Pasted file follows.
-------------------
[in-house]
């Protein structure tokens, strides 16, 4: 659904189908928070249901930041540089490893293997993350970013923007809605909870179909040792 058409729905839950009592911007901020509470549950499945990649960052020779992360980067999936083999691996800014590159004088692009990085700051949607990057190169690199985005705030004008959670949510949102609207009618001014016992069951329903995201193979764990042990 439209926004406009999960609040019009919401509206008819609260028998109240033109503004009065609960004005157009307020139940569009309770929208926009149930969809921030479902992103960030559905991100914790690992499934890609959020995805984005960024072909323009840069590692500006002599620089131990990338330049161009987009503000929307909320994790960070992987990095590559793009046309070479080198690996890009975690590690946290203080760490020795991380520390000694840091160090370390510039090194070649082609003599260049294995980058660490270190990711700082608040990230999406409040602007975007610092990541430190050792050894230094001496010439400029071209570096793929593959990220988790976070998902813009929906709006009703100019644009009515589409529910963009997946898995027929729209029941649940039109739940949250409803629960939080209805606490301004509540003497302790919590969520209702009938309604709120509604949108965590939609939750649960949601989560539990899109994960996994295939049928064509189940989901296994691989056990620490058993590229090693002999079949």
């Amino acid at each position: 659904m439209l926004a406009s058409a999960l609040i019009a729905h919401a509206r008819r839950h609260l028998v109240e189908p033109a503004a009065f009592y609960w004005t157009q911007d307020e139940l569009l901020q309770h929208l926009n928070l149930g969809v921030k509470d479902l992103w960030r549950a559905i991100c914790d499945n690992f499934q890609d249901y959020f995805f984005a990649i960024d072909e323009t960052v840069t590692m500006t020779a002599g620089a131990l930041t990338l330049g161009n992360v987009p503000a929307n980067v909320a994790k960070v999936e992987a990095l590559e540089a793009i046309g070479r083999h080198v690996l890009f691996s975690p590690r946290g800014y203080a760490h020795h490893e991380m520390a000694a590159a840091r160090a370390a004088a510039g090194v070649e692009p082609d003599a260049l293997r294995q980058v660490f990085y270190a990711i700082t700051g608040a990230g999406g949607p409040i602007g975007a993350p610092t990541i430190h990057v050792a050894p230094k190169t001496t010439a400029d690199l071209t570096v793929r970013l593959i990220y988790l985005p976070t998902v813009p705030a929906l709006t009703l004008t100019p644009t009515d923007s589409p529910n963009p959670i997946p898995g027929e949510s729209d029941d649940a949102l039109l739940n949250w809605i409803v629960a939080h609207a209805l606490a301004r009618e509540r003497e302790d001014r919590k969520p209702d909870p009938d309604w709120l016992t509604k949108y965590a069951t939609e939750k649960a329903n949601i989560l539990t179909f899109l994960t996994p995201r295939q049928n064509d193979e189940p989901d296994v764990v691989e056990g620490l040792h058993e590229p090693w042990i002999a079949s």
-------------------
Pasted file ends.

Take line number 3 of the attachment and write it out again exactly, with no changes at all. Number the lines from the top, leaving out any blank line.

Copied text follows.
């Amino acid at each position: 659904m439209l926004a406009s058409a999960l609040i019009a729905h919401a509206r008819r839950h609260l028998v109240e189908p033109a503004a009065f009592y609960w004005t157009q911007d307020e139940l569009l901020q309770h929208l926009n928070l149930g969809v921030k509470d479902l992103w960030r549950a559905i991100c914790d499945n690992f499934q890609d249901y959020f995805f984005a990649i960024d072909e323009t960052v840069t590692m500006t020779a002599g620089a131990l930041t990338l330049g161009n992360v987009p503000a929307n980067v909320a994790k960070v999936e992987a990095l590559e540089a793009i046309g070479r083999h080198v690996l890009f691996s975690p590690r946290g800014y203080a760490h020795h490893e991380m520390a000694a590159a840091r160090a370390a004088a510039g090194v070649e692009p082609d003599a260049l293997r294995q980058v660490f990085y270190a990711i700082t700051g608040a990230g999406g949607p409040i602007g975007a993350p610092t990541i430190h990057v050792a050894p230094k190169t001496t010439a400029d690199l071209t570096v793929r970013l593959i990220y988790l985005p976070t998902v813009p705030a929906l709006t009703l004008t100019p644009t009515d923007s589409p529910n963009p959670i997946p898995g027929e949510s729209d029941d649940a949102l039109l739940n949250w809605i409803v629960a939080h609207a209805l606490a301004r009618e509540r003497e302790d001014r919590k969520p209702d909870p009938d309604w709120l016992t509604k949108y965590a069951t939609e939750k649960a329903n949601i989560l539990t179909f899109l994960t996994p995201r295939q049928n064509d193979e189940p989901d296994v764990v691989e056990g620490l040792h058993e590229p090693w042990i002999a079949s």